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2020 CE - Searching for the Ideal Progressive Lens

How to Protect Patients From Harmful Sunlight

By Carol Dykas, L.O., ABOC, NCLC
Adjunct Faculty, Middlesex Community College

Issue Date: June 2004
Expiration Date: June 30, 2007
This course is approved for one (1) hour of continuing education credit by the
American Board of Opticianry (ABO). Course # SWP135-1
Learning Objectives:
Upon completion of this program, the participant should be able to:
  1. Describe UV light and HEV (blue) light.
  2. Explain which lens offers the best protection against UV and HEV (blue) light.
  3. Describe melanin and how it protects our skin and eyes.

As the hot days of summer approach, the shelves of the department stores begin to fill with shorts, swimsuits and tank tops. The local toy stores are filling their displays with beach toys and the pharmacies are stocking their shelves with a wide range of sun-block products. But how prepared is the average optical shop to provide for the protective needs of their customers? What products do they offer to provide their patients with adequate protection from the ravages of the sun? The light we see and the light we do not can have damaging effects on the eye and the ocular adnexa and optical dispensers need to be prepared to discuss and provide it.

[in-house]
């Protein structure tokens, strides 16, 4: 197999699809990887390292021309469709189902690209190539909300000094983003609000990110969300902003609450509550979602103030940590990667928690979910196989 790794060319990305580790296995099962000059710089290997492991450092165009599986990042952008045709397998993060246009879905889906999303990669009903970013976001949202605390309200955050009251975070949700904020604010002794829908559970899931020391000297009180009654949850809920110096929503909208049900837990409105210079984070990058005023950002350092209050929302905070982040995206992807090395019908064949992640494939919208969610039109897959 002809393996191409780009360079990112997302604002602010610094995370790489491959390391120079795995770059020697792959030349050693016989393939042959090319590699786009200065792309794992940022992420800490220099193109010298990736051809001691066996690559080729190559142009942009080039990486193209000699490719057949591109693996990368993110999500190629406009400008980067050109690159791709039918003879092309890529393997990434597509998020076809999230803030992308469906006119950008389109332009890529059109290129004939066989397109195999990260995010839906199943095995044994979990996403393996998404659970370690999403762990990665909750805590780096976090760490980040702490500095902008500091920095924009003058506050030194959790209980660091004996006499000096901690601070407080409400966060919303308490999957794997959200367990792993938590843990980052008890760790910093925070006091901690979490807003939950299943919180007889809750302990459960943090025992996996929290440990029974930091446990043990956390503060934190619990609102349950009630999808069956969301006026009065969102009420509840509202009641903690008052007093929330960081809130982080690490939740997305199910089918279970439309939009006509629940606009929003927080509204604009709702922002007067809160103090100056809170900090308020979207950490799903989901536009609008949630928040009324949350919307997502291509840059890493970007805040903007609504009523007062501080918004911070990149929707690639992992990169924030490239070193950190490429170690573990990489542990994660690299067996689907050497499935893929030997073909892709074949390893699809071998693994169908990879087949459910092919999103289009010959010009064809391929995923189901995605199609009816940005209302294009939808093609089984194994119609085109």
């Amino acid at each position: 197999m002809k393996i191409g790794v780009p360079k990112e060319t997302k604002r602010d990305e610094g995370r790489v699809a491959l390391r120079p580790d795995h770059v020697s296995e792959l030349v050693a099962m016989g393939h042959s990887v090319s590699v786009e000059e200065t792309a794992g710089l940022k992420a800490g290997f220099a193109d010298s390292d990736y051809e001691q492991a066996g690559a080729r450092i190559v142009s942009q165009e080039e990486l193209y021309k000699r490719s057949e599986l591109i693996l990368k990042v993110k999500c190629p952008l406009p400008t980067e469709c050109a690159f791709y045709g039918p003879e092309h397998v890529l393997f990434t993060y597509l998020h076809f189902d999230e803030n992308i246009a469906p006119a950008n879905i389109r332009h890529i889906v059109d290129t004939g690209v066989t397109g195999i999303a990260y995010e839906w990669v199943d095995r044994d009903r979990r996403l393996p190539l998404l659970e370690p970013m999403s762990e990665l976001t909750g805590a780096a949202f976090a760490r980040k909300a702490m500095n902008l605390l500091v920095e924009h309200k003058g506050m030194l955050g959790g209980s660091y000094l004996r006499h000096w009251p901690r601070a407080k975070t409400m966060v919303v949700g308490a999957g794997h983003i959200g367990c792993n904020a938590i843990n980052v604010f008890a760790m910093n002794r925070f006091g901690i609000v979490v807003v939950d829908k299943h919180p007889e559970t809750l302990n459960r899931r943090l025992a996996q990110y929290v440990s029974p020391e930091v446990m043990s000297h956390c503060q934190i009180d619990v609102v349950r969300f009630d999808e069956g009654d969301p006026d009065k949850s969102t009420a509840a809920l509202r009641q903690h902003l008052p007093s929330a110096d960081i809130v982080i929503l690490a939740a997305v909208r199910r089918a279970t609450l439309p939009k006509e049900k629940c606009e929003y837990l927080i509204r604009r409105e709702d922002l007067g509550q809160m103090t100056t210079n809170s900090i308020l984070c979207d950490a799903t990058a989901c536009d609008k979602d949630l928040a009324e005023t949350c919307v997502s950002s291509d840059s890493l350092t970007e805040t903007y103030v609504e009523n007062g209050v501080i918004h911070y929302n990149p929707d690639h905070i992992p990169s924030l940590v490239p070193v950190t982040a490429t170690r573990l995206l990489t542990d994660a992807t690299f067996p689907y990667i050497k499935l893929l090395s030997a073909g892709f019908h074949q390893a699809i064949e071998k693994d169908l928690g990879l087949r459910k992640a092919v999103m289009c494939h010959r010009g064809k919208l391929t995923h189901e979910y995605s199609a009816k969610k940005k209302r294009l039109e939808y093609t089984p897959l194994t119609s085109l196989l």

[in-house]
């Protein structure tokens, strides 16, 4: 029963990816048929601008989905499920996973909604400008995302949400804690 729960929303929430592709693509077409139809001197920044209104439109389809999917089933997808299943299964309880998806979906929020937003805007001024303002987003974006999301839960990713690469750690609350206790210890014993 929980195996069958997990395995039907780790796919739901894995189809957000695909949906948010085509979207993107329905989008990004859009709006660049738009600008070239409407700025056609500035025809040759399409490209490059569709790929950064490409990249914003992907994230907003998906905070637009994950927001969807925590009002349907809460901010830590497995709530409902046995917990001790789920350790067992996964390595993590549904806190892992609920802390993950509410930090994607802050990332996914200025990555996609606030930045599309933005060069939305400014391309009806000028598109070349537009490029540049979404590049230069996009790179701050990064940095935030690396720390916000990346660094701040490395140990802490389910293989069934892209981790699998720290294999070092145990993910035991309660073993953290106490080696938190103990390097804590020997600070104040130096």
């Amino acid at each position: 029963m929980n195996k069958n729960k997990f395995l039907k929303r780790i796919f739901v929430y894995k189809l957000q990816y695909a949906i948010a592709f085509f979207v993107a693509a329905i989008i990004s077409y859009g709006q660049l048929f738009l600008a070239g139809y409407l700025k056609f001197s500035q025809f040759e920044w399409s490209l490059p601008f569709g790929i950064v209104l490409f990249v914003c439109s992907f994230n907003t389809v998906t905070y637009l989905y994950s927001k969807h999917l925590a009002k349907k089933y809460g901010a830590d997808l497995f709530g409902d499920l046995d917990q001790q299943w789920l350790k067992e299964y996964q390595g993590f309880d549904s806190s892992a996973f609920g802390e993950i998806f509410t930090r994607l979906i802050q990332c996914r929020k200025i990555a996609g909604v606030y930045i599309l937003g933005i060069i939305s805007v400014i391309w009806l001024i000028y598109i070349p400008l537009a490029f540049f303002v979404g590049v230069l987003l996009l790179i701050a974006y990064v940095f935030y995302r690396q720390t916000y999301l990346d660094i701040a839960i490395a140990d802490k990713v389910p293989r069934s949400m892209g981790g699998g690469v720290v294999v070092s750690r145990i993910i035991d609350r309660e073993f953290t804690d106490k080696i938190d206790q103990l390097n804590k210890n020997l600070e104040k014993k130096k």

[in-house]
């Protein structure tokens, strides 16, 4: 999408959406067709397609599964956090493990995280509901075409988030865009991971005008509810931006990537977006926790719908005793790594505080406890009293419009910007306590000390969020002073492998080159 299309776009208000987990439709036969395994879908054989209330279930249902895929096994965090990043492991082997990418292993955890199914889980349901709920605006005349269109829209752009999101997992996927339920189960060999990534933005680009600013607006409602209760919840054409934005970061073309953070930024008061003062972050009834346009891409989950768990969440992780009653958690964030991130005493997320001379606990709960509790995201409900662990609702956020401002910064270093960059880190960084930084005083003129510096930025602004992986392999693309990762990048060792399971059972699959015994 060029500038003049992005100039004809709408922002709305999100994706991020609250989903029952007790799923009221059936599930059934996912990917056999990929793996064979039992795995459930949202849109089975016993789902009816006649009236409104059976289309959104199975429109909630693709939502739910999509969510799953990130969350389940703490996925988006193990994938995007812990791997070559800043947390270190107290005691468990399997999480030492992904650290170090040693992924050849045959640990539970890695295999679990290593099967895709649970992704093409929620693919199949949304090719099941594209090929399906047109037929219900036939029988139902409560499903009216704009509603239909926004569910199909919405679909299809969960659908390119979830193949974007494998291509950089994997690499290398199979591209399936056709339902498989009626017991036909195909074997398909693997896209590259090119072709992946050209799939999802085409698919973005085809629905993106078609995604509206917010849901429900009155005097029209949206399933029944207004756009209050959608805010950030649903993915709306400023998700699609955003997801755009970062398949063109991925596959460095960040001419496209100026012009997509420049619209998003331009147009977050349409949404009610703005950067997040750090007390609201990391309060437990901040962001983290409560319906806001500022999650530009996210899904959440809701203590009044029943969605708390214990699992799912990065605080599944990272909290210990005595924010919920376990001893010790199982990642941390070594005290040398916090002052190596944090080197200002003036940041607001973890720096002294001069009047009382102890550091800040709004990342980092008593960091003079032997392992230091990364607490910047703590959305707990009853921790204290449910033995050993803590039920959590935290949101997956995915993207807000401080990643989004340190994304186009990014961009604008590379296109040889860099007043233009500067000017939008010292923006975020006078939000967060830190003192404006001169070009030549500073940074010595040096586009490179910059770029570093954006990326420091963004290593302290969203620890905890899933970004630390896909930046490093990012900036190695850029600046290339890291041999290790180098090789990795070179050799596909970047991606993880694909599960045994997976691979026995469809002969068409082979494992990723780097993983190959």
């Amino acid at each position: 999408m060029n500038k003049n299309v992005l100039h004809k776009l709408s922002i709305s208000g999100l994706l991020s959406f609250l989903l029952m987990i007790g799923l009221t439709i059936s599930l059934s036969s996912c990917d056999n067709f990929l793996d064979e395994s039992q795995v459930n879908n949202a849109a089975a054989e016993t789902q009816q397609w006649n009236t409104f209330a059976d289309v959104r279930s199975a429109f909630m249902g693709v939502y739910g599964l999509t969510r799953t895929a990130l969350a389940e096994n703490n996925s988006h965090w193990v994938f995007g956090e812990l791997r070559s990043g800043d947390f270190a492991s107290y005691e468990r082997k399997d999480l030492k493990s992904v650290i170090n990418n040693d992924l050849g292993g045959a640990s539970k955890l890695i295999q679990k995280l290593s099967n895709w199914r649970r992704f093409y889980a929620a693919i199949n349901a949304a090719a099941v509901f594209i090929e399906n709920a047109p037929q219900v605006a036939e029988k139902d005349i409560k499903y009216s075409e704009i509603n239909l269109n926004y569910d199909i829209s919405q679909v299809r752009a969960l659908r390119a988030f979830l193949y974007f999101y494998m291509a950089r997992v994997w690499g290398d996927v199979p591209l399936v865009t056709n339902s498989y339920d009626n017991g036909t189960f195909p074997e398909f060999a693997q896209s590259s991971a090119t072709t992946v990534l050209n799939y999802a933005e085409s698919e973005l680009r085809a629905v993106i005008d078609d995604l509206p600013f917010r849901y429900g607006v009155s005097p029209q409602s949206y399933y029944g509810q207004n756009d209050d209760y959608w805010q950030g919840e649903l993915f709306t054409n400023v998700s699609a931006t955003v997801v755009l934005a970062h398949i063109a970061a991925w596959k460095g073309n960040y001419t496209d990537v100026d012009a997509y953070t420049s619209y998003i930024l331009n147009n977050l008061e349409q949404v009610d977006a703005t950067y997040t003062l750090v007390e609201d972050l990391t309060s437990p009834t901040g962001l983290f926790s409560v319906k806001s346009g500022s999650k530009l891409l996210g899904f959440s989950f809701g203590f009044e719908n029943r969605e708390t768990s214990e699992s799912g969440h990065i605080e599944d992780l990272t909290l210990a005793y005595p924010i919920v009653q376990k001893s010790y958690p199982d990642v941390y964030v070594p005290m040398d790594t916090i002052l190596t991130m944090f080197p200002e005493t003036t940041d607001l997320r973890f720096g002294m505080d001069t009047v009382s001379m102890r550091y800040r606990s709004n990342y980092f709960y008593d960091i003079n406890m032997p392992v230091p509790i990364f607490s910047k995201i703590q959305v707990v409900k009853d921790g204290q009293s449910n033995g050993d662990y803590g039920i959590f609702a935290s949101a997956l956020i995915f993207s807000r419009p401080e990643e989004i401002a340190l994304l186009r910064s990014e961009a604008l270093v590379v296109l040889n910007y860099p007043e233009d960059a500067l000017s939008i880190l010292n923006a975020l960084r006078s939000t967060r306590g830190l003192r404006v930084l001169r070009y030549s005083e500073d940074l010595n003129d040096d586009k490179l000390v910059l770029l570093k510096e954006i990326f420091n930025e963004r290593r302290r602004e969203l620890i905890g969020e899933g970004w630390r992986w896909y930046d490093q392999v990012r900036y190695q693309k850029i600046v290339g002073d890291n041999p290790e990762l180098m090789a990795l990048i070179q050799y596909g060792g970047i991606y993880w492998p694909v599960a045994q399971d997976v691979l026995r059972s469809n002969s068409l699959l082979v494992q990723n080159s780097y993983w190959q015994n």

At the beach, sunbathers can apply sun block and many people wear sunglasses. But do they know why? For the optician, there is much more to know and communicate to patients about protecting the eyes from light, visible and invisible, than just dispensing sunwear.

  • What is ultraviolet radiation and how does it threaten vision?
  • What is the risk of exposure to high-energy visible light?
  • Which patients are at greater than average risk?
  • What are the best ways to protect our patients?


First, what is ultraviolet (UV) raidation? Light travels through space in the form of waves at different wavelengths. UV waves have a great amount of radiant energy and are not part of the visible light spectrum. UV radiation is a part of the electromagnetic spectrum found between X-Rays (10 to 190nm) and Visible Light (380 to 780nm). Some insects can see ultraviolet light, but UV wavelengths are too short for the human eye to detect.